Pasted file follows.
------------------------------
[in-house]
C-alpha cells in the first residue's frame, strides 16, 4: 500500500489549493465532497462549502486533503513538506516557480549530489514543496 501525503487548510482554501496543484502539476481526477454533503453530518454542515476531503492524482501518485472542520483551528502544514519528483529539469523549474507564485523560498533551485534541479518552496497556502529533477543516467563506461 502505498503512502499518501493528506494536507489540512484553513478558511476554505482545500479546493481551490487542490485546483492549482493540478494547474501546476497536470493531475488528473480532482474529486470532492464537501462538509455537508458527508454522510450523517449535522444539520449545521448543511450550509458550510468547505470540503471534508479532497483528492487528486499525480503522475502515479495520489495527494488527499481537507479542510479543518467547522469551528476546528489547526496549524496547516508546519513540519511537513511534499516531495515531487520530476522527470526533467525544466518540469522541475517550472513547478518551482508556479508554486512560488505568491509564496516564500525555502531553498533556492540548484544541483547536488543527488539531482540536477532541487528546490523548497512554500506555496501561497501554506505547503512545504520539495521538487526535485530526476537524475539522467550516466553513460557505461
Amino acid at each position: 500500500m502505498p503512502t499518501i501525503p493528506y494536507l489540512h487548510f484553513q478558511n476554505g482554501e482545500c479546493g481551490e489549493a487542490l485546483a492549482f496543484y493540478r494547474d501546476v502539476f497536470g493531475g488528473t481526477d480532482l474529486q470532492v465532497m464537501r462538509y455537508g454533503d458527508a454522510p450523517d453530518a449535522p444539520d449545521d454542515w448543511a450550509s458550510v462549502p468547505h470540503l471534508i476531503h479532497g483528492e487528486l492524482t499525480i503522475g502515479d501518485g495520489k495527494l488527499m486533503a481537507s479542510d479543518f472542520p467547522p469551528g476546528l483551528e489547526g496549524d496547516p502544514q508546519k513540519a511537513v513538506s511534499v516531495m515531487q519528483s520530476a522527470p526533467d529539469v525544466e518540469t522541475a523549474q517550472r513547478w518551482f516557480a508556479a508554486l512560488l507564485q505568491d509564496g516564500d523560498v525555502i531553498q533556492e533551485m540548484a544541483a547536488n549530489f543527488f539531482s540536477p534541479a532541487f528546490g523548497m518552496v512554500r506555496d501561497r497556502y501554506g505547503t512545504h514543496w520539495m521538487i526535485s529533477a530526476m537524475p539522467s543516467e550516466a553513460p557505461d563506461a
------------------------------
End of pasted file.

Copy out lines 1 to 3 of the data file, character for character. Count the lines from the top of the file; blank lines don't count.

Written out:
[in-house]
C-alpha cells in the first residue's frame, strides 16, 4: 500500500489549493465532497462549502486533503513538506516557480549530489514543496 501525503487548510482554501496543484502539476481526477454533503453530518454542515476531503492524482501518485472542520483551528502544514519528483529539469523549474507564485523560498533551485534541479518552496497556502529533477543516467563506461 502505498503512502499518501493528506494536507489540512484553513478558511476554505482545500479546493481551490487542490485546483492549482493540478494547474501546476497536470493531475488528473480532482474529486470532492464537501462538509455537508458527508454522510450523517449535522444539520449545521448543511450550509458550510468547505470540503471534508479532497483528492487528486499525480503522475502515479495520489495527494488527499481537507479542510479543518467547522469551528476546528489547526496549524496547516508546519513540519511537513511534499516531495515531487520530476522527470526533467525544466518540469522541475517550472513547478518551482508556479508554486512560488505568491509564496516564500525555502531553498533556492540548484544541483547536488543527488539531482540536477532541487528546490523548497512554500506555496501561497501554506505547503512545504520539495521538487526535485530526476537524475539522467550516466553513460557505461
Amino acid at each position: 500500500m502505498p503512502t499518501i501525503p493528506y494536507l489540512h487548510f484553513q478558511n476554505g482554501e482545500c479546493g481551490e489549493a487542490l485546483a492549482f496543484y493540478r494547474d501546476v502539476f497536470g493531475g488528473t481526477d480532482l474529486q470532492v465532497m464537501r462538509y455537508g454533503d458527508a454522510p450523517d453530518a449535522p444539520d449545521d454542515w448543511a450550509s458550510v462549502p468547505h470540503l471534508i476531503h479532497g483528492e487528486l492524482t499525480i503522475g502515479d501518485g495520489k495527494l488527499m486533503a481537507s479542510d479543518f472542520p467547522p469551528g476546528l483551528e489547526g496549524d496547516p502544514q508546519k513540519a511537513v513538506s511534499v516531495m515531487q519528483s520530476a522527470p526533467d529539469v525544466e518540469t522541475a523549474q517550472r513547478w518551482f516557480a508556479a508554486l512560488l507564485q505568491d509564496g516564500d523560498v525555502i531553498q533556492e533551485m540548484a544541483a547536488n549530489f543527488f539531482s540536477p534541479a532541487f528546490g523548497m518552496v512554500r506555496d501561497r497556502y501554506g505547503t512545504h514543496w520539495m521538487i526535485s529533477a530526476m537524475p539522467s543516467e550516466a553513460p557505461d563506461a